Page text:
Jacob (1999)[30] defines the lifetime τ of an atmospheric species X in a one-box model as the average time that a molecule of X remains in the box. Mathematically τ can be defined as the ratio of the mass m (in kg) of X in the box to its removal rate, which is the sum of the flow of X out of the box (Fout), chemical loss of X (L), and deposition of X (D) (all in kg/sec): \tau = \frac{m}{F_{out}+L+D} [30]

The atmospheric lifetime of a species therefore measures the time required to restore equilibrium following an increase in its concentration in the atmosphere. Individual atoms or molecules may be lost or deposited to sinks such as the soil, the oceans and other waters, or vegetation and other biological systems, reducing the excess to background concentrations. The average time taken to achieve this is the mean lifetime. The atmospheric lifetime of CO2 is often incorrectly stated to be only a few years because that is the average time for any CO2 molecule to stay in the atmosphere before being removed by mixing into the ocean, photosynthesis, or other processes. However, this ignores the balancing fluxes of CO2 into the atmosphere from the other reservoirs. It is the net concentration changes of the various greenhouse gases by all sources and sinks that determines atmospheric lifetime, not just the removal processes.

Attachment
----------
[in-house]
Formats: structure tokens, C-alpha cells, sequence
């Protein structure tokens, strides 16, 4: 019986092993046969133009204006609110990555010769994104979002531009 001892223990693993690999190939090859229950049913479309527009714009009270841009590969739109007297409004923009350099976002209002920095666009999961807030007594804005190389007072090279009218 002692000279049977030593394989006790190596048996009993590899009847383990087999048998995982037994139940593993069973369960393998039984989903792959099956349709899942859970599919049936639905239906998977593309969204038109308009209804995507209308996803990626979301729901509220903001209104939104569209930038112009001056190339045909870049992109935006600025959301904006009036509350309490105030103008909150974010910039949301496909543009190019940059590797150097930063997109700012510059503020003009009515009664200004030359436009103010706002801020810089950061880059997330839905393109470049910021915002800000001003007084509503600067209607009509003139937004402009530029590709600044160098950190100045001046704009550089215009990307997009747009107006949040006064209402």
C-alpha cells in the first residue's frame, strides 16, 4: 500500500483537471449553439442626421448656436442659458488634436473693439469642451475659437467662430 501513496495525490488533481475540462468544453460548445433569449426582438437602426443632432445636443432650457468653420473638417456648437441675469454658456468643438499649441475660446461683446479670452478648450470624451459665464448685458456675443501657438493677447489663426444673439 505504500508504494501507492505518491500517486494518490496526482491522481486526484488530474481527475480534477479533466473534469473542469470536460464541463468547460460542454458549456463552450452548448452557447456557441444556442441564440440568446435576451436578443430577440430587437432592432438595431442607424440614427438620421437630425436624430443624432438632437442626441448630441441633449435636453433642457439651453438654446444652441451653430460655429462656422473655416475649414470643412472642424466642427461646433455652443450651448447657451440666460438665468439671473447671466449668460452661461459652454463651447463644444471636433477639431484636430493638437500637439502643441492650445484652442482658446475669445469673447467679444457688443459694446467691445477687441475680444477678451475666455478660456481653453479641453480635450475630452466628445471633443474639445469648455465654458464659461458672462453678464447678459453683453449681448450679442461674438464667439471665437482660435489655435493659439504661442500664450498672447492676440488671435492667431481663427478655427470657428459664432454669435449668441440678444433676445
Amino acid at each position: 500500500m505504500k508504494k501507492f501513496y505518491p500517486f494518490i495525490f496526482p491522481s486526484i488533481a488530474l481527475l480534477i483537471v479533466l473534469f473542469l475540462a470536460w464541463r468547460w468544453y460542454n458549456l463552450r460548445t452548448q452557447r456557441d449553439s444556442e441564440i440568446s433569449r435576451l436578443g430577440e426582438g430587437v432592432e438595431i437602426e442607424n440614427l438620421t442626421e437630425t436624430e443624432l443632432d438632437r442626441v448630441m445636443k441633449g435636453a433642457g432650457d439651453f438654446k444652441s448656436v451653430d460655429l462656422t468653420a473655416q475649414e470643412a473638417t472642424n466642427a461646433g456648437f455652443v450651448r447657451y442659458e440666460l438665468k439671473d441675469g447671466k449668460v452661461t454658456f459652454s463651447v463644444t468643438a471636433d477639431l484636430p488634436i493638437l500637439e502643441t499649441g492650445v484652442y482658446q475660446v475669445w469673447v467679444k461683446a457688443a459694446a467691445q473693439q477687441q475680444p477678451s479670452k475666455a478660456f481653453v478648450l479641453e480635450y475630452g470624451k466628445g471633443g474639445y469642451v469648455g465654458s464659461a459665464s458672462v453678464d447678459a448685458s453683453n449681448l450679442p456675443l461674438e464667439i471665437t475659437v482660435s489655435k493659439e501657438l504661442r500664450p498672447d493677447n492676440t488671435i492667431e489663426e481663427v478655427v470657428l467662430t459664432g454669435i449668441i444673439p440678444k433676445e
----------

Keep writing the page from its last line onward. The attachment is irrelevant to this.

Examples of the atmospheric lifetime and GWP for several greenhouse gases include:

  • CO2 has a variable atmospheric lifetime, and cannot be specified precisely.[31] Recent work indicates that recovery from a large input of atmospheric CO2 from burning fossil fuels will result in an effective lifetime of tens of thousands of years.[32][33] Carbon dioxide is defined to have a GWP of 1 over all time periods.
  • Methane has an atmospheric lifetime of 12 ± 3 years and a GWP of 62 over 20 years, 23 over 100 years and 7 over 500 years. The decrease in GWP associated with longer times is associated with the fact that the methane is degraded to water and CO2 by chemical reactions in the atmosphere.
  • Nitrous oxide has an atmospheric lifetime of 120 years and a GWP of 296 over 100 years.
  • CFC-12 has an atmospheric lifetime of 100 years and a GWP of 10600 over 100 years.